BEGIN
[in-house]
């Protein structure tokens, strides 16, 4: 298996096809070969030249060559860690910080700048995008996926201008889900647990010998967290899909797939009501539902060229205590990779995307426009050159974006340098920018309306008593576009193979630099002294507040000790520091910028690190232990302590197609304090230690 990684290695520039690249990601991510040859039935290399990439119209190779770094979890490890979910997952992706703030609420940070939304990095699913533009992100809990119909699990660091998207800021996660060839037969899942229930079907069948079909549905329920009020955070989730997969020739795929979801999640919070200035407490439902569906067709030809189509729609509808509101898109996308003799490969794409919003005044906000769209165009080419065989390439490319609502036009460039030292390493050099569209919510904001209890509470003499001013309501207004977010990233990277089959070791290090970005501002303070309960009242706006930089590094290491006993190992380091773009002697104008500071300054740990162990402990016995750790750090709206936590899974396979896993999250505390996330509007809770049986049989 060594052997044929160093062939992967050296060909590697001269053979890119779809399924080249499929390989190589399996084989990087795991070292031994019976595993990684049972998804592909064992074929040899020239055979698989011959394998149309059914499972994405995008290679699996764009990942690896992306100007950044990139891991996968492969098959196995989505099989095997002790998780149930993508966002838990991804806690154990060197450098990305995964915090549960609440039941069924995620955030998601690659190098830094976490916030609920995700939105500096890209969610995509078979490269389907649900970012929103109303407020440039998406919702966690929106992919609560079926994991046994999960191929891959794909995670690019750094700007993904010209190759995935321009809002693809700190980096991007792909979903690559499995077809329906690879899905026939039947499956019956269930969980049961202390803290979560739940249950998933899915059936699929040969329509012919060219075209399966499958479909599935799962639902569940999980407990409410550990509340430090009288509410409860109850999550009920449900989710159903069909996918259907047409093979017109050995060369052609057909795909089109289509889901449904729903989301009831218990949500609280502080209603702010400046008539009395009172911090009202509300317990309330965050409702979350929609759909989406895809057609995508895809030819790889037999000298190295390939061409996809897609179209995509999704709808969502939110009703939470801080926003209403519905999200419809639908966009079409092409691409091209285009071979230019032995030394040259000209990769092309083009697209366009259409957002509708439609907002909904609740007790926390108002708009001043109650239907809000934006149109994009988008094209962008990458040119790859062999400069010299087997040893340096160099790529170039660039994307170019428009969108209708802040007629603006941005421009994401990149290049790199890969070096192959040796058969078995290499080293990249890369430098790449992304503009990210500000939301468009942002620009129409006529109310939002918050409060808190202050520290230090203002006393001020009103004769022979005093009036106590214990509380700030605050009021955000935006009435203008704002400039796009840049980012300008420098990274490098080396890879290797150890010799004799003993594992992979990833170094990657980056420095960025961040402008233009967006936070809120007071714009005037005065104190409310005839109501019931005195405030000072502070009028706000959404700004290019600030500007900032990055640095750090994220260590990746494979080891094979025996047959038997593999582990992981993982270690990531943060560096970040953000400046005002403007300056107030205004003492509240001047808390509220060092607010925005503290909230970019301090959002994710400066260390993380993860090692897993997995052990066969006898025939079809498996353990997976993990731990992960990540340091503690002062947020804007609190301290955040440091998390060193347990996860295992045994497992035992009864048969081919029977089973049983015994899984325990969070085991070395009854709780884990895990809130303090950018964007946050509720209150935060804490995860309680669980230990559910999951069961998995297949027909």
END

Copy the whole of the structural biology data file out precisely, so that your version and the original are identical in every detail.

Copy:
[in-house]
């Protein structure tokens, strides 16, 4: 298996096809070969030249060559860690910080700048995008996926201008889900647990010998967290899909797939009501539902060229205590990779995307426009050159974006340098920018309306008593576009193979630099002294507040000790520091910028690190232990302590197609304090230690 990684290695520039690249990601991510040859039935290399990439119209190779770094979890490890979910997952992706703030609420940070939304990095699913533009992100809990119909699990660091998207800021996660060839037969899942229930079907069948079909549905329920009020955070989730997969020739795929979801999640919070200035407490439902569906067709030809189509729609509808509101898109996308003799490969794409919003005044906000769209165009080419065989390439490319609502036009460039030292390493050099569209919510904001209890509470003499001013309501207004977010990233990277089959070791290090970005501002303070309960009242706006930089590094290491006993190992380091773009002697104008500071300054740990162990402990016995750790750090709206936590899974396979896993999250505390996330509007809770049986049989 060594052997044929160093062939992967050296060909590697001269053979890119779809399924080249499929390989190589399996084989990087795991070292031994019976595993990684049972998804592909064992074929040899020239055979698989011959394998149309059914499972994405995008290679699996764009990942690896992306100007950044990139891991996968492969098959196995989505099989095997002790998780149930993508966002838990991804806690154990060197450098990305995964915090549960609440039941069924995620955030998601690659190098830094976490916030609920995700939105500096890209969610995509078979490269389907649900970012929103109303407020440039998406919702966690929106992919609560079926994991046994999960191929891959794909995670690019750094700007993904010209190759995935321009809002693809700190980096991007792909979903690559499995077809329906690879899905026939039947499956019956269930969980049961202390803290979560739940249950998933899915059936699929040969329509012919060219075209399966499958479909599935799962639902569940999980407990409410550990509340430090009288509410409860109850999550009920449900989710159903069909996918259907047409093979017109050995060369052609057909795909089109289509889901449904729903989301009831218990949500609280502080209603702010400046008539009395009172911090009202509300317990309330965050409702979350929609759909989406895809057609995508895809030819790889037999000298190295390939061409996809897609179209995509999704709808969502939110009703939470801080926003209403519905999200419809639908966009079409092409691409091209285009071979230019032995030394040259000209990769092309083009697209366009259409957002509708439609907002909904609740007790926390108002708009001043109650239907809000934006149109994009988008094209962008990458040119790859062999400069010299087997040893340096160099790529170039660039994307170019428009969108209708802040007629603006941005421009994401990149290049790199890969070096192959040796058969078995290499080293990249890369430098790449992304503009990210500000939301468009942002620009129409006529109310939002918050409060808190202050520290230090203002006393001020009103004769022979005093009036106590214990509380700030605050009021955000935006009435203008704002400039796009840049980012300008420098990274490098080396890879290797150890010799004799003993594992992979990833170094990657980056420095960025961040402008233009967006936070809120007071714009005037005065104190409310005839109501019931005195405030000072502070009028706000959404700004290019600030500007900032990055640095750090994220260590990746494979080891094979025996047959038997593999582990992981993982270690990531943060560096970040953000400046005002403007300056107030205004003492509240001047808390509220060092607010925005503290909230970019301090959002994710400066260390993380993860090692897993997995052990066969006898025939079809498996353990997976993990731990992960990540340091503690002062947020804007609190301290955040440091998390060193347990996860295992045994497992035992009864048969081919029977089973049983015994899984325990969070085991070395009854709780884990895990809130303090950018964007946050509720209150935060804490995860309680669980230990559910999951069961998995297949027909």